There’s still a lot we don’t know about Carole Baskin, the foil to “Tiger King” subject and would-be proxy murderer Joe Exotic.
And while armchair detectives such as Kim Kardashian have speculated Baskin could be a murderess herself, what we do know about the notorious animal rights activist at the heart of the wildly popular Netflix docuseries is that big cats are her singular priority.
So when it comes to another upcoming TV series based on the events in the doc, she’s begging creators not to use big cats for the production.
Baskin, who runs Big Cat Rescue sanctuary in Tampa, Fla., will be portrayed by ‘SNL’ star Kate McKinnon, who is also executive producer of the biopic series.
In a statement directed at McKinnon, Baskin tells Entertainment Weekly, “Kate McKinnon is a wonderful actress. Big Cat Rescue implores Kate McKinnon to not use real big cats and cubs in the making of her series.”
In fact, the project has been in the works since last November, Deadline reports — long before the runaway success of the current Netflix docuseries. Instead, McKinnon based her limited series on the second season of the Wondery podcast series, “Over My Dead Body,” called simply “Joe Exotic.”
“It would be cruel to use real big cats in a television series about cruelty to big cats,” says Baskin.
“We hope McKinnon has a passion for animals and that her series will focus on the horrible lives captive big cats lead when exploited by breeders like Joe Exotic. We further hope she urges the public to support the Big Cat Public Safety Act that would end the cub petting abuse in America.”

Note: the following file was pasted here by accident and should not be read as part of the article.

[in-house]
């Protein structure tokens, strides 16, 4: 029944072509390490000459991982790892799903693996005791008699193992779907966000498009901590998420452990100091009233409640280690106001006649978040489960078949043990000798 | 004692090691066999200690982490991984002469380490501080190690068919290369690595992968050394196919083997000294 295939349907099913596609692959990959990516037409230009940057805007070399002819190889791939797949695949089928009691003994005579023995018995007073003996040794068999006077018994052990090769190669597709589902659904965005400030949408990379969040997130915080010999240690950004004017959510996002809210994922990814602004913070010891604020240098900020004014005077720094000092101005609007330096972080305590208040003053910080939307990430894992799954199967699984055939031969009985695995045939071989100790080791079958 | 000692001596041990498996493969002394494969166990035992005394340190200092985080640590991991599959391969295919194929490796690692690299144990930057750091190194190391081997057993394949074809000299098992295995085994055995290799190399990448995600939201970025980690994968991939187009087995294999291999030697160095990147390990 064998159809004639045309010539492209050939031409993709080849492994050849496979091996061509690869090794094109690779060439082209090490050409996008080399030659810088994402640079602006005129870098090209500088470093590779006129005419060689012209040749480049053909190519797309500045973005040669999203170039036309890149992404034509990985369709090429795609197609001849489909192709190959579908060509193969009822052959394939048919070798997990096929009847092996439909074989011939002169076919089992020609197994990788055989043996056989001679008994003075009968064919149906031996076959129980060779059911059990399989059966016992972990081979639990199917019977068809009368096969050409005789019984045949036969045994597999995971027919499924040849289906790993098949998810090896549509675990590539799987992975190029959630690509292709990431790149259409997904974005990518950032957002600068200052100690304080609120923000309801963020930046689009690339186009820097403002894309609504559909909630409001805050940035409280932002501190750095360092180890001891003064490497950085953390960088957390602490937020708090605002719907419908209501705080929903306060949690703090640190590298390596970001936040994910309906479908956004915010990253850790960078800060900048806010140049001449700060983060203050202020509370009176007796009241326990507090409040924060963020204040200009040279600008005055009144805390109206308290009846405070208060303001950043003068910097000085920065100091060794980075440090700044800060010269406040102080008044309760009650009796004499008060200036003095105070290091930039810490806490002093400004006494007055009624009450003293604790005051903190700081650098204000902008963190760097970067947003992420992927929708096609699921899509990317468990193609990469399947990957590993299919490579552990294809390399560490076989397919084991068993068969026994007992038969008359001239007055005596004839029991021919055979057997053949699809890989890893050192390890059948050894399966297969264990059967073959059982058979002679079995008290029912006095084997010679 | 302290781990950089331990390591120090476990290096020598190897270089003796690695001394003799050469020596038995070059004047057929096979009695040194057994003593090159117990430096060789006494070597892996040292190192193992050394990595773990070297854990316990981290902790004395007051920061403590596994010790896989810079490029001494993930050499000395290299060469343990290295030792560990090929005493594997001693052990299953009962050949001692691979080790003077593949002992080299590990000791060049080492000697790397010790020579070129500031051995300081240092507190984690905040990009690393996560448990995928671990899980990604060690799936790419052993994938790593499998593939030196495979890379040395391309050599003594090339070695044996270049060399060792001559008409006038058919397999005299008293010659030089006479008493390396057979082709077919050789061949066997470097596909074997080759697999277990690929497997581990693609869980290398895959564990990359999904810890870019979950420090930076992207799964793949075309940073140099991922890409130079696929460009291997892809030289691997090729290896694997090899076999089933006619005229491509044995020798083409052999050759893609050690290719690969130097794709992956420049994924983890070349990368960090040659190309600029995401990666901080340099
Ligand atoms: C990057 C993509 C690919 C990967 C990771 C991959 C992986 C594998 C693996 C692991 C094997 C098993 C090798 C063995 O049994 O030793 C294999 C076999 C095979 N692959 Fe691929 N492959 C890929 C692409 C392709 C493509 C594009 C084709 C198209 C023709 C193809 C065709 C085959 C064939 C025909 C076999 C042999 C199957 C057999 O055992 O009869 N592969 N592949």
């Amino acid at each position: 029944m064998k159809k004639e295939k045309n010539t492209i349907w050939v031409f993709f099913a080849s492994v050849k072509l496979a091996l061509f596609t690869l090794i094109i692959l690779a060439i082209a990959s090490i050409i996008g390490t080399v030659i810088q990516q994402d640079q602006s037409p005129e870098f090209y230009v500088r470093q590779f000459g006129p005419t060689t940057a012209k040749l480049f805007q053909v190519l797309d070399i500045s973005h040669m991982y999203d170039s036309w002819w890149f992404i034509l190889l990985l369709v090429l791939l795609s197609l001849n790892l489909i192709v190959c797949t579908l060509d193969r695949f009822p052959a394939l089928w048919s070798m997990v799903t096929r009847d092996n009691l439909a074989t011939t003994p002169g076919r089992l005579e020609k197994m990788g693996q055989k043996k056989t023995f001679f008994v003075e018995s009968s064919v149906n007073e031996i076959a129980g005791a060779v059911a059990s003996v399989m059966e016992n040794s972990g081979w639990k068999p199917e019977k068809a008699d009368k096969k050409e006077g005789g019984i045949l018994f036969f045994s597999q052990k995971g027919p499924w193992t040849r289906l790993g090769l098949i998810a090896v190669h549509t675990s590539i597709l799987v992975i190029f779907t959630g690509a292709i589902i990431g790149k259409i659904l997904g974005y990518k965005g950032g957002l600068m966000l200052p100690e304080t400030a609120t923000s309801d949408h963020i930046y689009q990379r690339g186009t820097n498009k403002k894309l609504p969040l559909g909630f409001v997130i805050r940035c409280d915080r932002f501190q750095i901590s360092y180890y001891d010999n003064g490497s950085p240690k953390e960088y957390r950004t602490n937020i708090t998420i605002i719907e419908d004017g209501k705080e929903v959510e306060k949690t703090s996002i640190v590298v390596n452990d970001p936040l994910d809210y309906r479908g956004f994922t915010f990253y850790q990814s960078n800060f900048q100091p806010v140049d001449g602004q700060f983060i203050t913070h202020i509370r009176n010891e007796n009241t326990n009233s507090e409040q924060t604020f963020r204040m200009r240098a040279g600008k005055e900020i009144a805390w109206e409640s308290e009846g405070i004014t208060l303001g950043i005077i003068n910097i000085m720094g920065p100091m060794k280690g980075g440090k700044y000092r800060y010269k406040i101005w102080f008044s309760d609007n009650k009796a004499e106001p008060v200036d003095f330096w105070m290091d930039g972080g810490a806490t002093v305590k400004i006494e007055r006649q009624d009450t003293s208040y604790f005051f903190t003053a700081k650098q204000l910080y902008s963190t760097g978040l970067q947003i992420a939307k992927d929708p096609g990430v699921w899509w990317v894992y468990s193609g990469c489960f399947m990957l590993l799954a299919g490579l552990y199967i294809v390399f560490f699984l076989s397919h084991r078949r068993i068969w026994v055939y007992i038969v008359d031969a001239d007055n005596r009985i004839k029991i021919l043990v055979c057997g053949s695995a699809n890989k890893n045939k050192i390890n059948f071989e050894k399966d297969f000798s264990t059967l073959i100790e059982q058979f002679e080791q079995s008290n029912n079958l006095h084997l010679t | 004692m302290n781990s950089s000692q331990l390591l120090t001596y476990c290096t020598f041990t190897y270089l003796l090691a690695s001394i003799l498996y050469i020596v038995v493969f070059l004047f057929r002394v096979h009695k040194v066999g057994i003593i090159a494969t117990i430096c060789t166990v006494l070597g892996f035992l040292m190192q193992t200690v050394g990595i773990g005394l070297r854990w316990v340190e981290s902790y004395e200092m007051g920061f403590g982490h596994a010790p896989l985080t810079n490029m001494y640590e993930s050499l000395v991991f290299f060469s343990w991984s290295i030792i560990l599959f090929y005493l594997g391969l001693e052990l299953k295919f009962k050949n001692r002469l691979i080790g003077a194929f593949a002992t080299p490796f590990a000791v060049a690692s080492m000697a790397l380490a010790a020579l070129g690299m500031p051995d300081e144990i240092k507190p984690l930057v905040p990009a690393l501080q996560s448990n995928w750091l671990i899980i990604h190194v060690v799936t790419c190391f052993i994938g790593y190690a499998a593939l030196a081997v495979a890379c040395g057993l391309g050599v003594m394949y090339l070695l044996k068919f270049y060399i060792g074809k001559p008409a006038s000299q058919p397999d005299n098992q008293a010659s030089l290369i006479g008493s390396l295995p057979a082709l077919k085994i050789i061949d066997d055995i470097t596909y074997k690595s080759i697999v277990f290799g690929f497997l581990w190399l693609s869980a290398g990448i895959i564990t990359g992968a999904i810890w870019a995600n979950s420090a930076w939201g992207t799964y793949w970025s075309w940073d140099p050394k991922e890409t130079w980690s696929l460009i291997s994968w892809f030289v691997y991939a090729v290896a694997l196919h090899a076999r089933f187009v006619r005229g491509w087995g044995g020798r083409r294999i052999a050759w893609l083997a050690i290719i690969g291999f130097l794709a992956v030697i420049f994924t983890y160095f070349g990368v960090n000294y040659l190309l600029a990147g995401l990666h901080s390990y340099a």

Baskin isn’t alone in her request.
Vigilante animal rights group PETA has also released a statement urging Universal Content Production to refrain from using live tigers in the upcoming series, while also shoring up Hollywood’s long history of alleged animal abuse for the sake of entertainment.
“Netflix’s ‘Tiger King’ is calling critical attention to the abuse and neglect endured by big cats and other wild animals used for entertainment — progress that will be undone if real wild animals are used in Universal Content Production’s upcoming series,” says PETA senior manager of animals in film and television Lauren Thomasson. “We hope you’ll agree that using technology such as CGI or animatronics or existing footage is the only conscionable way of depicting animals for your series.”
Lately, many celebs have come under fire for their associations with the big cat trade, particularly with tiger showman Bhagavan “Doc” Antle, including Beyoncé, Shaq, Floyd Mayweather, Odell Beckham Jr. and Britney Spears, who featured one of Doc’s tigers in her 2001 MTV VMA performance for “I’m a Slave 4 U.”
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